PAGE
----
"There's nobody who's a bigger fan of Ben than I am," said Haines, whose younger brother Kyle played against Zobrist. "He's the definition of what you want Major League Baseball players to be. The Major Leagues are very complicated, and Ben's not complicated. He's so simple -- you know when you're around him, he has one goal.
• Cubs' Top 30 Prospects list
"He gets on base, he's going to have great at-bats, and that's our culture offensively of what we want to be -- it's more than getting hits. It's easy for these kids to think offense is getting their hits. We preach that it's way more than getting hits. Ben is the prototype for that, no question about it."
Haines, in his first season with the Cubs' organization, joined the big league team in St. Louis, and he gave an update on some of the top Minor League prospects.
• Willson Contreras is ranked No. 2 among the Cubs' top prospects on MLBPipeline.com's list, and the 24-year-old catcher has lived up to the hype.
"He's been better than advertised, which is almost impossible," Haines said of Contreras, who is batting .326 at Triple-A Iowa. "Coming in new to the organization, you're just anxious to lay your eyes on him and to see if he meets those expectations. He's so talented.
"He's one of those guys who doesn't come around very often. I think for players, too, what goes unnoticed is how hard it is for a player like that because he can smell Chicago. He certainly doesn't want to be in Iowa. For him to stay engaged and locked in where he's at speaks volumes about Willson and the staff there and so many people who have helped him. To me, that's impressive."
Haines has seen steady improvement from outfielder Albert Almora, 22, the Cubs' No. 1 Draft pick in 2012 who's also batting .326 at Iowa. Almora made some mechanical adjustments at the end of last season at Double-A Tennessee, and he has been able to carry that over.
"The defense is something that stands out," Haines said of Almora. "Being a hitting guy, you're watching the offense, but you watch him play center field and the plays he makes [are amazing]."
• At Tennessee, third baseman Jeimer Candelario, 22, and right fielder Billy McKinney, 21, stand out. Haines has made three trips to see the Smokies this season.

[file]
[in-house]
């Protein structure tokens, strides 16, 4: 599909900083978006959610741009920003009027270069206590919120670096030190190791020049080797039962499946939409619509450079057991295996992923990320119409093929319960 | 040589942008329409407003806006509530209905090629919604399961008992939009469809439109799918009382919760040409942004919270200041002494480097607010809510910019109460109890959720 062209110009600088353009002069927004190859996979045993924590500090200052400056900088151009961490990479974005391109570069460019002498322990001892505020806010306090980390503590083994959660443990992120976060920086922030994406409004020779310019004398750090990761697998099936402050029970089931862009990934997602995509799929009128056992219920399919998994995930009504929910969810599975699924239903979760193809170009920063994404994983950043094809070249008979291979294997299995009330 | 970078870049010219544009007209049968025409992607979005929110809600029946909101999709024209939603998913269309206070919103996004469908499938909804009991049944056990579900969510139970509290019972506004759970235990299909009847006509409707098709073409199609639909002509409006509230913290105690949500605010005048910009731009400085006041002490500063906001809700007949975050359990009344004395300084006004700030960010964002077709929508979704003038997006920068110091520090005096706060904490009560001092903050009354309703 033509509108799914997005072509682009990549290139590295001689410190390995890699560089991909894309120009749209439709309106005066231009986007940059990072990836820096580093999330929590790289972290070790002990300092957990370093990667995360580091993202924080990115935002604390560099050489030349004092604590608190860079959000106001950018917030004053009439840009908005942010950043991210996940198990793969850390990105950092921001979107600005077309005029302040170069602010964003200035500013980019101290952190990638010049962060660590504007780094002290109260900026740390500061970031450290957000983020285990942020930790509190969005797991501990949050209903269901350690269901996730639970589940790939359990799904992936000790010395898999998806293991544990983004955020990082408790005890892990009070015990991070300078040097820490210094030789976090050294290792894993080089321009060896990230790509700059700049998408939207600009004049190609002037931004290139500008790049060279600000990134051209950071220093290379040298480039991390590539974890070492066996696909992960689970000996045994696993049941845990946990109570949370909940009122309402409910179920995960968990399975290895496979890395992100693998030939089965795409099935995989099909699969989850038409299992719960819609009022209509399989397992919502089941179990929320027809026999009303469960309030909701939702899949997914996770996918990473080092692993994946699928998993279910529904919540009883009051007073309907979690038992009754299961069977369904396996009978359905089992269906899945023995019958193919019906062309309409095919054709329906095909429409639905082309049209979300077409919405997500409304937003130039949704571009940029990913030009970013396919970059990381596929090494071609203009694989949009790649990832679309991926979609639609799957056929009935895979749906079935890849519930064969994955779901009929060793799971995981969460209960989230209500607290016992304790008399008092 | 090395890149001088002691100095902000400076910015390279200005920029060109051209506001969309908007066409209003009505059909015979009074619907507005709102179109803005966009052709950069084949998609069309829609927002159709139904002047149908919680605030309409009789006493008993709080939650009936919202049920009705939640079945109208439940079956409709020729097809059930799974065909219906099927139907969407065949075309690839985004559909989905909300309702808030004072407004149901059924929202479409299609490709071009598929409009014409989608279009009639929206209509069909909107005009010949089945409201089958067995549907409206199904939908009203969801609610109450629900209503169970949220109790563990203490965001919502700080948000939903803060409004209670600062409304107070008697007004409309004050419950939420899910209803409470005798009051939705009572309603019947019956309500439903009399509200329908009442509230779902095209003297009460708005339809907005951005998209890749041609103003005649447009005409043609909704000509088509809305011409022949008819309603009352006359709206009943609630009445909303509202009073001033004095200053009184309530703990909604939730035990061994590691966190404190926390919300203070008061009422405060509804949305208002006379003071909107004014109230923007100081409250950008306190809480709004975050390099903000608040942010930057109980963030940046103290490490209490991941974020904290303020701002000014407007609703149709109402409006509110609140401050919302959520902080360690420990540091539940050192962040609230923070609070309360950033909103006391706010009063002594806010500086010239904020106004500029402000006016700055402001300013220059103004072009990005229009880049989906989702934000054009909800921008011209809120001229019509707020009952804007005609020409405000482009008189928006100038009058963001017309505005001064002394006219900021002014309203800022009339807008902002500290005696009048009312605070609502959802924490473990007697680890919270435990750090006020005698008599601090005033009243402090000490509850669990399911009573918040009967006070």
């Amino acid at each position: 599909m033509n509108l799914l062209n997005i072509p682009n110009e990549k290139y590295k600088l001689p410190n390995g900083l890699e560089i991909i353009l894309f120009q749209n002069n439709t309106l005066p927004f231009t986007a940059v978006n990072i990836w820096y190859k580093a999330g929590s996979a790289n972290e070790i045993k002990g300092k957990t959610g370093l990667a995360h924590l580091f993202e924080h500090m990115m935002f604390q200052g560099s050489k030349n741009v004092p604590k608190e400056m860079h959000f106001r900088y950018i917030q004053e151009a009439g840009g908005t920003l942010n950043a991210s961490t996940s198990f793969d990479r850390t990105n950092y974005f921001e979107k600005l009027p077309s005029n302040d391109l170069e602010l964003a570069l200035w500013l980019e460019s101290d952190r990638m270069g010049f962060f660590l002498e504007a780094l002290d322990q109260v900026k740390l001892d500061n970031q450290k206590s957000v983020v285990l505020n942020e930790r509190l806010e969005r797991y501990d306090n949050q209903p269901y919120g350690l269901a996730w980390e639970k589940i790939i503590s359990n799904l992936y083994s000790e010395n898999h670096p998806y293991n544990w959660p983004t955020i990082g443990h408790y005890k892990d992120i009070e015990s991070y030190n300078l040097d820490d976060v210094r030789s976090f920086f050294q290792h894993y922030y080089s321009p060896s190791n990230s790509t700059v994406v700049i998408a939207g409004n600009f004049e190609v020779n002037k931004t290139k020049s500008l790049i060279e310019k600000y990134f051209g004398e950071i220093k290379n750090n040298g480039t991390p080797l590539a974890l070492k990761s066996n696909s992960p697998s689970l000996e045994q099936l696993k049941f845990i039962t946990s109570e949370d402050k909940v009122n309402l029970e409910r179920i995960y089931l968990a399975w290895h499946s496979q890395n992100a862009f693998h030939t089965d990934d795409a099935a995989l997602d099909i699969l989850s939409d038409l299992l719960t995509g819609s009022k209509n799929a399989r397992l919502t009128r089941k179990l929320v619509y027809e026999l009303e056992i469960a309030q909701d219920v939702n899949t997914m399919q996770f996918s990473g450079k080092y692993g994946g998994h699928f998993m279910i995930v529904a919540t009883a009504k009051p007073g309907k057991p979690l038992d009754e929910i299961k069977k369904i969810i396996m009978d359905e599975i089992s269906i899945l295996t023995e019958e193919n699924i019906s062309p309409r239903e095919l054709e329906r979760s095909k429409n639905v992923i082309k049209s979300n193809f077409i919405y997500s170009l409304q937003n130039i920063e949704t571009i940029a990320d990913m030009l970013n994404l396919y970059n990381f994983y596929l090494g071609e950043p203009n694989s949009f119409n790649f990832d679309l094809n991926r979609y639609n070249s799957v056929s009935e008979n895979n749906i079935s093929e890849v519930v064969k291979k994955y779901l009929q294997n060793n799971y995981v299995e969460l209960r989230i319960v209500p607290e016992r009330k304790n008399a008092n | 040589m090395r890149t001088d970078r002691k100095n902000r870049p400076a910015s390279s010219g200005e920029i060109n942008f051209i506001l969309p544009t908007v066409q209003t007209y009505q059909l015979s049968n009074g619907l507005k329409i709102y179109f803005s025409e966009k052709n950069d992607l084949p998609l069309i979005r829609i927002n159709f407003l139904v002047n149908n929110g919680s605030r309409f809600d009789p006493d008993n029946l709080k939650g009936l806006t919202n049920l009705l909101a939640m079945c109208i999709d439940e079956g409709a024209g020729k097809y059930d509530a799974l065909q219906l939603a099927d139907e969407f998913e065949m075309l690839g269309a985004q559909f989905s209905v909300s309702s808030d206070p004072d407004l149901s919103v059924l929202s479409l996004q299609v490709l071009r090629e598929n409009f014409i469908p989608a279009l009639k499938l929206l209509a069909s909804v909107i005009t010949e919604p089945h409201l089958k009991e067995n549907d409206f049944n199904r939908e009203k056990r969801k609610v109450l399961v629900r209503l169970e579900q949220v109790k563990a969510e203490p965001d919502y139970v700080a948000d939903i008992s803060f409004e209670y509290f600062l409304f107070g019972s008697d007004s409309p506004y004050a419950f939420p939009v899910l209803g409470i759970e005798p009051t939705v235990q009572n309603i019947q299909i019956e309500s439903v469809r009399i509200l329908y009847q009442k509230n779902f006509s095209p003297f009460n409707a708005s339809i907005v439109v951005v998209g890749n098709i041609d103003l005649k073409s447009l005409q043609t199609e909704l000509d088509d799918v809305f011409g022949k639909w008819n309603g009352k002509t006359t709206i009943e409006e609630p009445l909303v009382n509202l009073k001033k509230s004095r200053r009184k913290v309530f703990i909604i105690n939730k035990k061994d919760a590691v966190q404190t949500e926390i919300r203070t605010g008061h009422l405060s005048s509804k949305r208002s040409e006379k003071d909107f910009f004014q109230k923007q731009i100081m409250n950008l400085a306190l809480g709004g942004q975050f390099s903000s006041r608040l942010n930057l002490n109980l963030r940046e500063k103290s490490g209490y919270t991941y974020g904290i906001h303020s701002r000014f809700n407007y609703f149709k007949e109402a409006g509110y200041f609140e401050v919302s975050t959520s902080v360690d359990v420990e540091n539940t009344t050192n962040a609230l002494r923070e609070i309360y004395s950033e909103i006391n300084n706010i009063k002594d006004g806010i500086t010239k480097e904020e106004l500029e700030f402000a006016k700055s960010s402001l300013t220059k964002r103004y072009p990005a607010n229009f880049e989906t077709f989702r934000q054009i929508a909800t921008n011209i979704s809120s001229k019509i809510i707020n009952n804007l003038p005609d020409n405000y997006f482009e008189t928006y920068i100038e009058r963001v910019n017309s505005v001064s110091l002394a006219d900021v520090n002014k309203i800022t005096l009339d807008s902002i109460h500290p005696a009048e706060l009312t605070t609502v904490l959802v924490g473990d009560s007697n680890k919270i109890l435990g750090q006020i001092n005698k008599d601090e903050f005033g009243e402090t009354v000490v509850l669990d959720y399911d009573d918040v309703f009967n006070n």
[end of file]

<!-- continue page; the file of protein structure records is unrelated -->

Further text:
"The peripheral numbers are strong," Haines said of Candelario. "His average isn't where you want it to be, but he controls the zone, he's going to slug, he's going to do all those things well. When you look at the average, you think, 'Oh, he's off to a slow start,' but there are numbers there that show he's turning it around."
Candelario was in the Cubs' big league Spring Training camp for the first time this year, and he did well. It's tough to be around the big leaguers and then open in the Southern League.
"In their heart and their mind, they want to be a part of this so bad," Haines said. "The message to all of those guys is the same: 'Your time is coming. Just be right where your feet are.' As hard as that is -- it's human nature to want to look ahead and want to be here. The Southern League or wherever you're at, those leagues aren't easy. You have to have 100 percent of yourself engaged at that level."
• At Class A Advanced Myrtle Beach, a player to keep an eye on is center fielder Rashad Crawford, 22, who was an 11th-round pick in the 2012 MLB Draft. He's batting .244 at Myrtle Beach, with 10 doubles, three triples, two homers and a .345 on-base percentage.
"You don't hear a lot about him," Haines said. "That's one guy who, when you watch him on the field, you dream about what this guy can be."
• At Class A South Bend, outfielder Eloy Jimenez, 19, stands out among the prospects.
"He's off to a great start," Haines said of the team's No. 10-ranked player, who was batting .335. "When you're around him, you gravitate toward him. He loves the game, he loves his team. That's a fun team in South Bend -- they love playing together."
Haines also likes No. 12-ranked player Donnie Dewees, a 22-year-old outfielder who was batting .290 with nine doubles, eight triples and two home runs.
"He's been the talk of the organization," Haines said. "Everywhere I go, I'm told how impressive Dewees is to watch play. He's a guy who energizes the team. He's the definition of high energy and a really good baseball player. You hear the word throwback with him, because he never takes a pitch off."